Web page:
Learning with Little Data
The current successes of deep neural networks have largely come on classification problems, based on datasets containing hundreds of examples from each category. Humans can easily learn new words or classes of visual objects from very few examples. A fundamental question is how to adapt learning systems to accommodate new classes not seen in training, given only a few examples of each of these classes. I will discuss recent advances in this area, and present ongoing work by my group on various aspects of this problem.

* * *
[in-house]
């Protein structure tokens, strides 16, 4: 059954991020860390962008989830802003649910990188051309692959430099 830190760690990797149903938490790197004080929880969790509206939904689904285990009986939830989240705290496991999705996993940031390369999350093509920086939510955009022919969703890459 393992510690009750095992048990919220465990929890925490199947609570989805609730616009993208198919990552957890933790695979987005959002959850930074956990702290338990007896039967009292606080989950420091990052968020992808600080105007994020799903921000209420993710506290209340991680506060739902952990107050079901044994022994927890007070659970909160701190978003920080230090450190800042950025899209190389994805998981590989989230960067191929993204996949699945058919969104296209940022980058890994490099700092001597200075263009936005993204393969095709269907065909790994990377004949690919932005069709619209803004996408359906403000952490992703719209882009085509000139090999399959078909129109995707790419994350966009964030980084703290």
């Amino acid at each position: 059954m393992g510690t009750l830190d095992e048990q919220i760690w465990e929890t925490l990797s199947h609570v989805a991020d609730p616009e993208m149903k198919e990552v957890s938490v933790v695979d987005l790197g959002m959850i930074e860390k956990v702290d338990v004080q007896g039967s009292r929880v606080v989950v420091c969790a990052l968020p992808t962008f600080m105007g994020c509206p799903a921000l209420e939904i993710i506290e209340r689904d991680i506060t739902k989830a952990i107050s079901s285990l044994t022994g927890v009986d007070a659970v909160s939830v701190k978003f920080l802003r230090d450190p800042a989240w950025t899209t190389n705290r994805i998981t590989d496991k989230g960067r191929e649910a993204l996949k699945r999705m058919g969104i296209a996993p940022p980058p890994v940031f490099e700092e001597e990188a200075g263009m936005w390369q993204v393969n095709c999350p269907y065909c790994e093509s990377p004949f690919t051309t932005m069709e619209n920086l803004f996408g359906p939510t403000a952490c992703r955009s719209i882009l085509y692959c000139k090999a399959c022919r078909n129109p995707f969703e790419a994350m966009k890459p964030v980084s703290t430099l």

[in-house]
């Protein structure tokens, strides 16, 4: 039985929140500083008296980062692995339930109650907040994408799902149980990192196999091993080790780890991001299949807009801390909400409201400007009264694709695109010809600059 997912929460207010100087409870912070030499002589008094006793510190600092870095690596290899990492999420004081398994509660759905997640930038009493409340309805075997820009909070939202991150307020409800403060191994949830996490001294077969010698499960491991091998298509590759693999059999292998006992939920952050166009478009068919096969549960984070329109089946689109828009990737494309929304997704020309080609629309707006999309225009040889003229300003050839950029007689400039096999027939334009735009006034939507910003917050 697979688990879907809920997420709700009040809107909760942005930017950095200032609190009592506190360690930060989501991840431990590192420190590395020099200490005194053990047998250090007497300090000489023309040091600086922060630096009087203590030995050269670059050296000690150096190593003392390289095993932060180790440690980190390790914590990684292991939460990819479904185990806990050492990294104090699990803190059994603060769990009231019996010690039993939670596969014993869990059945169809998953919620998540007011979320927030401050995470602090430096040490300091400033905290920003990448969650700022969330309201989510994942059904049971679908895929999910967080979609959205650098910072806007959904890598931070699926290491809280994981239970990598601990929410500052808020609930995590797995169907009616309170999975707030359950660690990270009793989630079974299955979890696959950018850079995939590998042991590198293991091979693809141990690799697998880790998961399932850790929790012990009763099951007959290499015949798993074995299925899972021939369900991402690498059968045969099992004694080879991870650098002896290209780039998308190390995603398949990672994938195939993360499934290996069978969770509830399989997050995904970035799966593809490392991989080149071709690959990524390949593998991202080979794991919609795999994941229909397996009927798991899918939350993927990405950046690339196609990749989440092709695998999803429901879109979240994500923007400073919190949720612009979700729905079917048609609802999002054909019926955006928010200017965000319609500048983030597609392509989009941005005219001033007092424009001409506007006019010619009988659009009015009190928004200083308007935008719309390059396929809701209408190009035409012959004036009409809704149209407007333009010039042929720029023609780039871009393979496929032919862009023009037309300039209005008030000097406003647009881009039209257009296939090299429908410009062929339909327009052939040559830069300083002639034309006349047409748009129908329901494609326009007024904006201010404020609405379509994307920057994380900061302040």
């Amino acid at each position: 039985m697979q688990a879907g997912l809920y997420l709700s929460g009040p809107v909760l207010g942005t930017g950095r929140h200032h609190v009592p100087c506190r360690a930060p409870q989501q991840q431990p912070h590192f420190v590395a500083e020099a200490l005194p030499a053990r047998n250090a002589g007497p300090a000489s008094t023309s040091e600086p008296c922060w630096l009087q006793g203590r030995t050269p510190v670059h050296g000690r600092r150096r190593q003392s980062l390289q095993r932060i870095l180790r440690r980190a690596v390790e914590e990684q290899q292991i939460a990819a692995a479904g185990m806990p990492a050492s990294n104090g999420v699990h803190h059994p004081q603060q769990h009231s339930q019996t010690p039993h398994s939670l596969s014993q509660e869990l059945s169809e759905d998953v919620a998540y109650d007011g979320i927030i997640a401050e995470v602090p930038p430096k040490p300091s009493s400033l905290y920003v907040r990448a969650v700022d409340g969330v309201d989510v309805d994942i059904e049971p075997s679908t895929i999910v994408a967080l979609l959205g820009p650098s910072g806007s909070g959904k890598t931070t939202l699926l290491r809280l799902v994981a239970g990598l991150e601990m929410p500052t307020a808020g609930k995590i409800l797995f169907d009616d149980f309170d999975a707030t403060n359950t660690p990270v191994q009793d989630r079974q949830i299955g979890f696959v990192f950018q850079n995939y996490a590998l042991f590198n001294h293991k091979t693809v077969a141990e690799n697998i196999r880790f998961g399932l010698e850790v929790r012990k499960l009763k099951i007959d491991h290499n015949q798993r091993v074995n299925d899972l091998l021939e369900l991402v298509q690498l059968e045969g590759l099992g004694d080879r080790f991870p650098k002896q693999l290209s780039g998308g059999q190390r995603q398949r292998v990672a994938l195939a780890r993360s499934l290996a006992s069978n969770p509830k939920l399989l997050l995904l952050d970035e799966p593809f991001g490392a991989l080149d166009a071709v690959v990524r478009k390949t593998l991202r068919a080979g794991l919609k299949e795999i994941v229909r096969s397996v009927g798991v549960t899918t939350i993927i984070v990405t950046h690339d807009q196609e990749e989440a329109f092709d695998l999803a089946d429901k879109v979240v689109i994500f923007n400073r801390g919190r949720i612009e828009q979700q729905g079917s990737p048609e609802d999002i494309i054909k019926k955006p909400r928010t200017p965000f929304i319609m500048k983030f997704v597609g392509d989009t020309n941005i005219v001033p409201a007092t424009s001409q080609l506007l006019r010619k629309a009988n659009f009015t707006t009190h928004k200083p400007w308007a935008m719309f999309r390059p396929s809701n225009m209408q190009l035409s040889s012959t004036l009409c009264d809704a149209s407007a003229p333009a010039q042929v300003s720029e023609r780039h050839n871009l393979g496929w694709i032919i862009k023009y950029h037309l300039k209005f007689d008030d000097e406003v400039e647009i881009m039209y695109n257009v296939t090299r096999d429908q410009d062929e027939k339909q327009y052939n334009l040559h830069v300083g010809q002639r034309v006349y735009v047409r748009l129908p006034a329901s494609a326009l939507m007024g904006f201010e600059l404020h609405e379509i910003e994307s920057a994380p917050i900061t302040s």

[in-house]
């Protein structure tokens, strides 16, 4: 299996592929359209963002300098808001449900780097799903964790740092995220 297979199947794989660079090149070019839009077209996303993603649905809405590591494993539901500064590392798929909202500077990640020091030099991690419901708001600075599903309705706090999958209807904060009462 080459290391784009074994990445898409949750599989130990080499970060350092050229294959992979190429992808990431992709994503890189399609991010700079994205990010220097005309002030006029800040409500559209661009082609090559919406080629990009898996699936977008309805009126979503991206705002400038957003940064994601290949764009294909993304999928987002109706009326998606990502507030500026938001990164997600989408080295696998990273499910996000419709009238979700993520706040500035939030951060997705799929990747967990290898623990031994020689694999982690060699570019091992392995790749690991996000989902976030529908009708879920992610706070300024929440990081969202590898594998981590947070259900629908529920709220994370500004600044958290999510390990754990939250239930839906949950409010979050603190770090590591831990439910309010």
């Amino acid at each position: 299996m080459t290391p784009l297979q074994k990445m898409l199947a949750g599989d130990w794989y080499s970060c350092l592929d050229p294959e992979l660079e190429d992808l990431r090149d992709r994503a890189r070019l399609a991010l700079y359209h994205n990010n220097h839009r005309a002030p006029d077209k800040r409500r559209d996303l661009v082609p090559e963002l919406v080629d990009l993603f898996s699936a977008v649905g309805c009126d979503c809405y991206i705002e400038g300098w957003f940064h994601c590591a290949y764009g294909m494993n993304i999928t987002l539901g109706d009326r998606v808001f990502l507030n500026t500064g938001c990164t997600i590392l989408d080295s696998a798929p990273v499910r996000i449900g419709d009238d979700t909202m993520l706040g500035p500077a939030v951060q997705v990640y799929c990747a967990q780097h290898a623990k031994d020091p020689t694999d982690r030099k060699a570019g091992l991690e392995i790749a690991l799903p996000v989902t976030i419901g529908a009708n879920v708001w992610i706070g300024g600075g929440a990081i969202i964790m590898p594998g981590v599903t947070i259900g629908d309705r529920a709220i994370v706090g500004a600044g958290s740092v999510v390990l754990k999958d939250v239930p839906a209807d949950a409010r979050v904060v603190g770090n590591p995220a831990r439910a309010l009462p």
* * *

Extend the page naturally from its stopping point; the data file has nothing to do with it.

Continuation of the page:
Richard Zemel is a Professor of Computer Science at the University of Toronto, and the Research Director at the new Vector Institute for Artificial Intelligence. Prior to that he was on the faculty at the University of Arizona, and a Postdoctoral Fellow at the Salk Institute and at CMU. He received the B.Sc. in History & Science from Harvard, and a Ph.D. in Computer Science from the University of Toronto. His awards and honors include a Young Investigator Award from the ONR and a US Presidential Scholar award. He is a Senior Fellow of the Canadian Institute for Advanced Research, an NVIDIA Pioneer of AI, and a member of the NIPS Advisory Board. His recent research interests include learning with weak labels, models of images and text, and fairness.